This latest settlement sets a worrying precedent: in return for their ruthless persistence, the vulture funds are being rewarded with gains of up to 900 percent on principal investment – without even accounting for interest, which amounts to 101 percent per year, multiplied by 10 years. The real return is likely even higher, as Argentine debt was in many cases bought for mere cents on the dollar. Using a combination of court cases, relentless lobbying and smear campaigns, the investors have firmly established that mobilizing all available legal and financial resources over a prolonged period is enough to guarantee a handsome windfall, especially with the accumulation of interest. Following Singer’s example, emboldened investors will now have little reason to accept restructuring when perseverance, it appears, will earn them the returns that they want.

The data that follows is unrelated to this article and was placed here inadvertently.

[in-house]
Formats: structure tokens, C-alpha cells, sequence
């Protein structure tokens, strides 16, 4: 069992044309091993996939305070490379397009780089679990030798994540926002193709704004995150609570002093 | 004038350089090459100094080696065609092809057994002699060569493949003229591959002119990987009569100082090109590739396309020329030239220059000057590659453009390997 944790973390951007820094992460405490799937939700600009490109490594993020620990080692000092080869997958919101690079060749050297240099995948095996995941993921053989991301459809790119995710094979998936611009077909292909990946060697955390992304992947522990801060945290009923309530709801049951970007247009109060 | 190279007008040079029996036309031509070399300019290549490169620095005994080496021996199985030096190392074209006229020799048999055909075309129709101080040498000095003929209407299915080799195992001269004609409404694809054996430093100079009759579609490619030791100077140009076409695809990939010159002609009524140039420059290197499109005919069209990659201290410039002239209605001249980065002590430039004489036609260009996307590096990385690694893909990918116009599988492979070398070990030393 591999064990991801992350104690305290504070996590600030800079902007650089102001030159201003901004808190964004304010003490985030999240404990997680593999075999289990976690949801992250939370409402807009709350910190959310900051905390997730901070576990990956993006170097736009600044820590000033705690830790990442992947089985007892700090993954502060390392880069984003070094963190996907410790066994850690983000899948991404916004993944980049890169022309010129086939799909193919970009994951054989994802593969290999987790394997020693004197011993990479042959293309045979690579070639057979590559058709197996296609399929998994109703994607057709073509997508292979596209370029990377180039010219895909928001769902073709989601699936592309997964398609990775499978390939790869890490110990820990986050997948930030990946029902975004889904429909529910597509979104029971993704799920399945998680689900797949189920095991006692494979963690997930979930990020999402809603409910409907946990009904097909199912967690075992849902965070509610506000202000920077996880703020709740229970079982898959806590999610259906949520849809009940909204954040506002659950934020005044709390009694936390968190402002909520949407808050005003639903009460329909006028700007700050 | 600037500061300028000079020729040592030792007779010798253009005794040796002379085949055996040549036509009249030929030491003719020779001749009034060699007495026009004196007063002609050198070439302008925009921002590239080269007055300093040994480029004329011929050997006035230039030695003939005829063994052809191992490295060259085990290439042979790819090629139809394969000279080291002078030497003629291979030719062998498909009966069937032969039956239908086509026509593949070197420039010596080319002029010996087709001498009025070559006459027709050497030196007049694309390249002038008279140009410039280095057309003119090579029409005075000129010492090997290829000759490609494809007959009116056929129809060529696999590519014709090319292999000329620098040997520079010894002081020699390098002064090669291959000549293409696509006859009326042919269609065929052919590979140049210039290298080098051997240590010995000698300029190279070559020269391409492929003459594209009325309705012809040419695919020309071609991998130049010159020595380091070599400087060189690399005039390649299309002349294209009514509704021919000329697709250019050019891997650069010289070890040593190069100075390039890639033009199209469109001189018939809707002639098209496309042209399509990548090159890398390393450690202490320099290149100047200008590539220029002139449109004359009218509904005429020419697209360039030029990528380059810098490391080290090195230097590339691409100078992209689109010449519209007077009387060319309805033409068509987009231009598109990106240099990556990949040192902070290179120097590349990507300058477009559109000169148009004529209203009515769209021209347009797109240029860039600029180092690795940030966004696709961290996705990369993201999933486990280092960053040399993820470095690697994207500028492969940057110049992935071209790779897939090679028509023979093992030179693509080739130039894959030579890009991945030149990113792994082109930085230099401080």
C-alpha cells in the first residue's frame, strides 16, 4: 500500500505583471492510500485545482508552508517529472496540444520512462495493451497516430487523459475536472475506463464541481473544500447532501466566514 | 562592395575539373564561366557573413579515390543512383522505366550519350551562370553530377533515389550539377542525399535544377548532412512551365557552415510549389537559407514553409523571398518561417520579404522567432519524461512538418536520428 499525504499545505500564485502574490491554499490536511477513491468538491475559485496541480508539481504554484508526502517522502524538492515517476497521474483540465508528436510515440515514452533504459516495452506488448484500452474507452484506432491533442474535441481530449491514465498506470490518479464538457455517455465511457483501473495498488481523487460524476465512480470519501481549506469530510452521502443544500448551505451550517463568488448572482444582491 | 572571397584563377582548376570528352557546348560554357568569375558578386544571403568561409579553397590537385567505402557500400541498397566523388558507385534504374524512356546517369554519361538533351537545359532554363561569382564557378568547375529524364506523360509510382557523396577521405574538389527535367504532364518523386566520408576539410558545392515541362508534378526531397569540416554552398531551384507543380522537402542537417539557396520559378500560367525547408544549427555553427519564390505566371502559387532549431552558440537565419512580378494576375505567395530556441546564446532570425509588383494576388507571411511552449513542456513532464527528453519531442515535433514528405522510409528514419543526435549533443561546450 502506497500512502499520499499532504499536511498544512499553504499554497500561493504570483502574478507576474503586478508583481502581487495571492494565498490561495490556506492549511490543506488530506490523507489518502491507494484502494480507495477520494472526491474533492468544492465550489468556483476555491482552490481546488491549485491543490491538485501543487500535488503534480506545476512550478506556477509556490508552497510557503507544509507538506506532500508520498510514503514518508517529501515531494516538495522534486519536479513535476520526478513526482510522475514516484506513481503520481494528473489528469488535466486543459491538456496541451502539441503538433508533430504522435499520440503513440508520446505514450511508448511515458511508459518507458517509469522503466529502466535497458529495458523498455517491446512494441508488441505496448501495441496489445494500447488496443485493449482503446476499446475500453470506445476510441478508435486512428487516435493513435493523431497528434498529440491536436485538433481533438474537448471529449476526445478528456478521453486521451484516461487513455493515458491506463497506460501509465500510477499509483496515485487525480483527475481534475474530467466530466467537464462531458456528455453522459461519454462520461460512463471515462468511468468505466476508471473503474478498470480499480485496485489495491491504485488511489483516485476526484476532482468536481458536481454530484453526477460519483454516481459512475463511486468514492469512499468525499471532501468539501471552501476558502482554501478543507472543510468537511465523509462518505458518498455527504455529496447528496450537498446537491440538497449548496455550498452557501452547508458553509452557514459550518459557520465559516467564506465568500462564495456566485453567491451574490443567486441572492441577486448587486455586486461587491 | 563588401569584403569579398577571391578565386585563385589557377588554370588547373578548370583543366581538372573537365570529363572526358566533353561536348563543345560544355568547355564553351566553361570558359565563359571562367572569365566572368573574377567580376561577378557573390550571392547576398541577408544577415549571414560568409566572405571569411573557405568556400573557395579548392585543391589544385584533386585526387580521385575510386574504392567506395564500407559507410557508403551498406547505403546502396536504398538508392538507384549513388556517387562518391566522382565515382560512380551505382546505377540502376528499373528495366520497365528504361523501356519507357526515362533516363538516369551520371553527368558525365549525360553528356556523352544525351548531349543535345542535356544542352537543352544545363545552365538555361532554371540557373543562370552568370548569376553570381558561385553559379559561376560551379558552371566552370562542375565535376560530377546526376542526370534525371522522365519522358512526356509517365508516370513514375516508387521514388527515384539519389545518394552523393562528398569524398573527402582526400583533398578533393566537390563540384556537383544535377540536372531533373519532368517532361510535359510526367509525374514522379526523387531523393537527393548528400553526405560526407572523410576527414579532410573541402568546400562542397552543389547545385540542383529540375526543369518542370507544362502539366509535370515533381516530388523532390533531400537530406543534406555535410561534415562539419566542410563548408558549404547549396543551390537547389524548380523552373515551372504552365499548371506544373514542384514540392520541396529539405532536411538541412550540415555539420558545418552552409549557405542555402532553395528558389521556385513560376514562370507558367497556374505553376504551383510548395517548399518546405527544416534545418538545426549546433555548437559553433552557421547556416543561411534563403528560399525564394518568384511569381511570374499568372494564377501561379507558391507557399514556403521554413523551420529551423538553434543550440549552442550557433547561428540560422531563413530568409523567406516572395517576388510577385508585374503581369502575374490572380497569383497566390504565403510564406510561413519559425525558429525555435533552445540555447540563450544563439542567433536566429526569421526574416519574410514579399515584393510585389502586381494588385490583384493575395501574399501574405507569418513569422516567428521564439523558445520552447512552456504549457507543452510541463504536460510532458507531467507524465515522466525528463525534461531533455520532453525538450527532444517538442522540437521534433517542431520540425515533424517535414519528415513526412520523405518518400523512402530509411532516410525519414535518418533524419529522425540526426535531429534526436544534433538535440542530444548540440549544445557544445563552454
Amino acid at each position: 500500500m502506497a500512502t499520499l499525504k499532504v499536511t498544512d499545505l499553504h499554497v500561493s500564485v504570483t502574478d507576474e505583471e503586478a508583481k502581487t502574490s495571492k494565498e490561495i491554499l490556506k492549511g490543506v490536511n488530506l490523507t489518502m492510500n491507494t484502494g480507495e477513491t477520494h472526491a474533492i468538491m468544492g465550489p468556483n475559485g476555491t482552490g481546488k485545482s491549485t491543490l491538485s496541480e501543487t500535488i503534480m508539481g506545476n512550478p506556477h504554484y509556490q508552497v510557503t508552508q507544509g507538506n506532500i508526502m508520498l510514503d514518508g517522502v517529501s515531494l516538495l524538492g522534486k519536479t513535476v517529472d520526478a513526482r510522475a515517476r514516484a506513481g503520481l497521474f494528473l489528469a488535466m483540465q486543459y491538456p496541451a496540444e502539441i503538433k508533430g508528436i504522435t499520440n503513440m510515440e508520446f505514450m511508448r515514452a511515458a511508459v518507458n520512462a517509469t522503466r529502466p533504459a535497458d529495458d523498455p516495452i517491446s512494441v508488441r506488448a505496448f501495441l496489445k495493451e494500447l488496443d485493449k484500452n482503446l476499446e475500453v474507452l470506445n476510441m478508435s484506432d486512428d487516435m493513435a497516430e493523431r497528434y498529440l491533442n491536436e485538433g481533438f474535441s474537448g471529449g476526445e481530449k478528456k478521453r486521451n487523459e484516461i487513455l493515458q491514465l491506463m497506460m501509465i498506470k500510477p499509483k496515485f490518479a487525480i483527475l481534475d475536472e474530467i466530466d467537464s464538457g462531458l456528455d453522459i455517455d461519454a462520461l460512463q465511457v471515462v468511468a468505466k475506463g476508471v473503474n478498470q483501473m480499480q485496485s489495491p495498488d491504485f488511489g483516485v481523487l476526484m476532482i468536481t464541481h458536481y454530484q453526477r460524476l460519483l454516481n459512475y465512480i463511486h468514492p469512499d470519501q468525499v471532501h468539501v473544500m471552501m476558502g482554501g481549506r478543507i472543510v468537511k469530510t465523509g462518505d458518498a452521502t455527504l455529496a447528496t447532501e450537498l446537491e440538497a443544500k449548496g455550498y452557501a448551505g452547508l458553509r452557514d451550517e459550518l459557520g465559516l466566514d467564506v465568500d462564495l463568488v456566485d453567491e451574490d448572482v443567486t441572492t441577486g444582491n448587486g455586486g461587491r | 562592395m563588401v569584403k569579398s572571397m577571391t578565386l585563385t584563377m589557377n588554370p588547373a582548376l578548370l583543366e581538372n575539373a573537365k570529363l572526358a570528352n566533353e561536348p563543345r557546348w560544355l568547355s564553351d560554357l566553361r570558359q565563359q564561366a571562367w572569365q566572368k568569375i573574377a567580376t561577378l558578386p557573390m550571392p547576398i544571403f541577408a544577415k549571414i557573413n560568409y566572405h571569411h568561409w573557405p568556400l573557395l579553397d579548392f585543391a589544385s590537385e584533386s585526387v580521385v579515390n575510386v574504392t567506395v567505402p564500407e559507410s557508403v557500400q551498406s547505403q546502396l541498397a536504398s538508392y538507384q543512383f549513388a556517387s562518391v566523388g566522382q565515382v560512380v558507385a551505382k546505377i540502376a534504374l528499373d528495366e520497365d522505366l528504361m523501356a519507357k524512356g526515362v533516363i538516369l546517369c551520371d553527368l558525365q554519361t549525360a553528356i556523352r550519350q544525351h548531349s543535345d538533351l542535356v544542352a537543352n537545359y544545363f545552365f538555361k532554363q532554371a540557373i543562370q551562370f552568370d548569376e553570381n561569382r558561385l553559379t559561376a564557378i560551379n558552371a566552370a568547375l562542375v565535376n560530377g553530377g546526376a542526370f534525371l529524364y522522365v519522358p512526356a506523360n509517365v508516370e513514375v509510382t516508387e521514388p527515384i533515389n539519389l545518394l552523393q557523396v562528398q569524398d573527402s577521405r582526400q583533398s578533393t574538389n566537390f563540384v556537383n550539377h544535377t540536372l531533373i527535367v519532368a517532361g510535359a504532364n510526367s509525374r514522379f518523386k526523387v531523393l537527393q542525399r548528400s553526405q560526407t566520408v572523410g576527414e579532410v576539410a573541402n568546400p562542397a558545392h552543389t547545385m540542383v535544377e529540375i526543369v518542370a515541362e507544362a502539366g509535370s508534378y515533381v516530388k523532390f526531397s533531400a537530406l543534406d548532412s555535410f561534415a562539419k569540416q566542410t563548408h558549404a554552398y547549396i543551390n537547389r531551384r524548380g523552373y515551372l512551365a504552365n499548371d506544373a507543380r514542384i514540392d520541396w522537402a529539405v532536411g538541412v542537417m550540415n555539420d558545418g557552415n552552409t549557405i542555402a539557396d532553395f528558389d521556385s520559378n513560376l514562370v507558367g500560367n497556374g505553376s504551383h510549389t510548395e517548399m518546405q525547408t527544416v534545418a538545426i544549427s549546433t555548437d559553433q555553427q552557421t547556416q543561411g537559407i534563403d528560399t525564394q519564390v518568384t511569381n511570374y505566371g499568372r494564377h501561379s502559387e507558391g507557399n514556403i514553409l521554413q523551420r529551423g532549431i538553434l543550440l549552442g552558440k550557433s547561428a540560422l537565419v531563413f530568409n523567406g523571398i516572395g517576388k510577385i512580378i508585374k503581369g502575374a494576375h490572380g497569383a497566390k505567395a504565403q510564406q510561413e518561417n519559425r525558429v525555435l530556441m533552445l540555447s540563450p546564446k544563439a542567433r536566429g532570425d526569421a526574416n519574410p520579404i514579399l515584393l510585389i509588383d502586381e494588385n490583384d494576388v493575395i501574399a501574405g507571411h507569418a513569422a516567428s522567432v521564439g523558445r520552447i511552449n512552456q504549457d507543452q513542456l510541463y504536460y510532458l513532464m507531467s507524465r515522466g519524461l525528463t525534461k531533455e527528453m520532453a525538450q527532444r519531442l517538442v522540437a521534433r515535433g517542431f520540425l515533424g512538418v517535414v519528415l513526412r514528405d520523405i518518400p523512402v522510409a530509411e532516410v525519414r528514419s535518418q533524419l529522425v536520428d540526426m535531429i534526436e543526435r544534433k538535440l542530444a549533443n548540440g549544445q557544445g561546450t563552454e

It seems hardly a coincidence, then, that Marco Rubio, the recipient of $124,420 from Elliott Management over five years leading up to 2014, has been at the forefront of efforts to discredit the previous Argentine government of Cristina Fernández de Kirchner. While questioning Noah Mamet, now ambassador to Argentina, he launched a scathing indictment of Fernández’s administration in which he openly disputed its democratic institutions and whether it truly constituted an “ally” of the United States. Last May, he introduced a Senate resolution that notably took issue with “Iran’s terrorist network in Argentina, the United States, and all of the Western Hemisphere” while – apparently without irony – accusing President Fernández of inventing  “imaginary conspiracies” at the same time.